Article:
Internally, she said the most important number for tampabay.com is simply revenue per unique visitor. “My question to philly.com is: how does this help you make more money? Because I don’t see that in the equation.”

I’d argue that in a competitive market like this one, the more you know about your customers, the better.

Most of the data upon which this engagement index is based are easily available from web server logs. Whether or not you combine the data into an index or look at each metric individually, they are all critical to understanding why people visit your web site and what they do once they get there. Plus, they help you identify where you should be focusing your own marketing efforts.

At the end of the day, these  two statistical tools don’t define “engagement” although they do provide a rubric for measuring it. Because business tends to “get what it measures” choosing what to measure is equally as important as implementing a formal system of measurement. How, then, might these tools help us figure out what it means to be engaged and identify exactly what bits of that engagement are valuable?

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5 Responses to What Does It Mean To Be Engaged?

  1. Since I work at a non-profit, our engagement metrics tend to be focused rather exclusively on donations, to a fault. If a story, video or a post results in a higher number of donations, then it was successful, and we should do more things like that.
    The problem with that type of measurement is that there are any number of other types of engagement that can lead to donations, or can lead to sharing and engaging people in an extended network. For example, we have an advocacy department that essentially lobbies members of congress to prioritize the needs of the poor in their legislation. Informing and empowering constituents to tell their members of congress to support a particular bill is a measurable engagement on Convio. Calls to members of congress are harder to measure, but we can estimate.
    We’ve also learned that there are certain types of people who are more likely to engage with our organization. This demographic information is the basis for market segmentation and direct marketing.
    But really, the bottom line is that all of those mathematical formulas for measuring engagement can be useful, but should be customized for each company’s needs and KPIs. At the end of the day, the goal should be to inform the creation of web content and engagement opportunities that people WANT.

  2. Marina Ferrer says:

    I agree about engagement is something very difficult to measure and monetize it. However, we are still thinking in our traditional way of making profits. Nowadays you need to think in terms of engagement and conversation because it is affecting to your business and it is going to affect your business in terms of revenue in a long term if you do not take care of that.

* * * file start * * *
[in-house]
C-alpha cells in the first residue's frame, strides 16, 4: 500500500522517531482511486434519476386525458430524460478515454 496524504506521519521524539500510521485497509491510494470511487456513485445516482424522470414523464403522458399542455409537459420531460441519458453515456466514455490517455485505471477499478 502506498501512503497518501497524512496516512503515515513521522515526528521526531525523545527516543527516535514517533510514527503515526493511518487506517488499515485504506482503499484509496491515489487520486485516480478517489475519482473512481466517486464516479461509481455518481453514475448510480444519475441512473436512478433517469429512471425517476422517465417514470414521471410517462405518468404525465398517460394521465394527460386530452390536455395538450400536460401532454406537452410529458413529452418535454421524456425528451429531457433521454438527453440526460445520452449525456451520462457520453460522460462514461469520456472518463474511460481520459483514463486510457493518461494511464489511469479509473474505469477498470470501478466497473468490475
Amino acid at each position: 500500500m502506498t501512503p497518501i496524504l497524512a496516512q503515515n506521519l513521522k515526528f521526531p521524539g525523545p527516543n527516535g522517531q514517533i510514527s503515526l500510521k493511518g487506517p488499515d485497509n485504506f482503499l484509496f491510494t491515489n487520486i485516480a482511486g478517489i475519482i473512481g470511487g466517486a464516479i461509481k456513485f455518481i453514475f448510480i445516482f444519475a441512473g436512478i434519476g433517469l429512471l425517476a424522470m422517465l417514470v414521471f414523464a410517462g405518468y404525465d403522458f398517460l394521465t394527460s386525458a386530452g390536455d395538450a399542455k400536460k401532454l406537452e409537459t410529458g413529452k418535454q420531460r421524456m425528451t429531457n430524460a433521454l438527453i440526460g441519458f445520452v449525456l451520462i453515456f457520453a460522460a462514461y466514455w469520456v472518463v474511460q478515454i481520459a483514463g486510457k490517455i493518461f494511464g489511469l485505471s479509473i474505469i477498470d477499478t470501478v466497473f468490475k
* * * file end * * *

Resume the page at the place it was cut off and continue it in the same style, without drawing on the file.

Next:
I see the correlation of this topic with the discussion around Branding and Brand image years ago. In the 80´- 90´when we had so many similar products resolving the same problems, companies started to develop images, values and experiences around brands. Brands started to become something intangible rather that the own products´ physical benefits. At that time, people were arguing about how to measure branding and brand value. How much did those values matter to the customer? How did you make profit of that? And did it really give you some revenue? Agencies as Interbrand or Millward Brown started to make rankings and construct methods to measure the benefits of having a strong brand. At that time I am sure that there were a lot of different methodologies, some good ones and some bad ones. But at the end the best methods becomes the standard to measure branding influence. Nowadays nobody argue the importance of the branding as a key variable of making revenues and even though when you want to float in the stock market.
    When we are looking at engagement and online optimization and how to measure them to make revenues we are going back to the same situation. Right now there are a lot of tools to measure awareness, engagement, buzz and so on. We have a variety of tools from the free ones as Google Realtime, TweetReach, Yahoo Pipes, Yacktrack, Social Mention to the paid ones as Radian6, Visible Technologies or Sysomos. I agree with this article in the sense of we do not have a good method or a single tool to measure all the engagement and buzz content right now. And there is still the question about how to make profits of that. But I am sure that more sooner than later we will have the ability to monetize this content. Today nobody question that branding is essential to any business (in my opinion, brand value is the only thing that makes Facebook continue growing). I really believe that in 5 years, engagement or buzz content will be one variable more (and an important one) when we look at the Top 10 most value brands.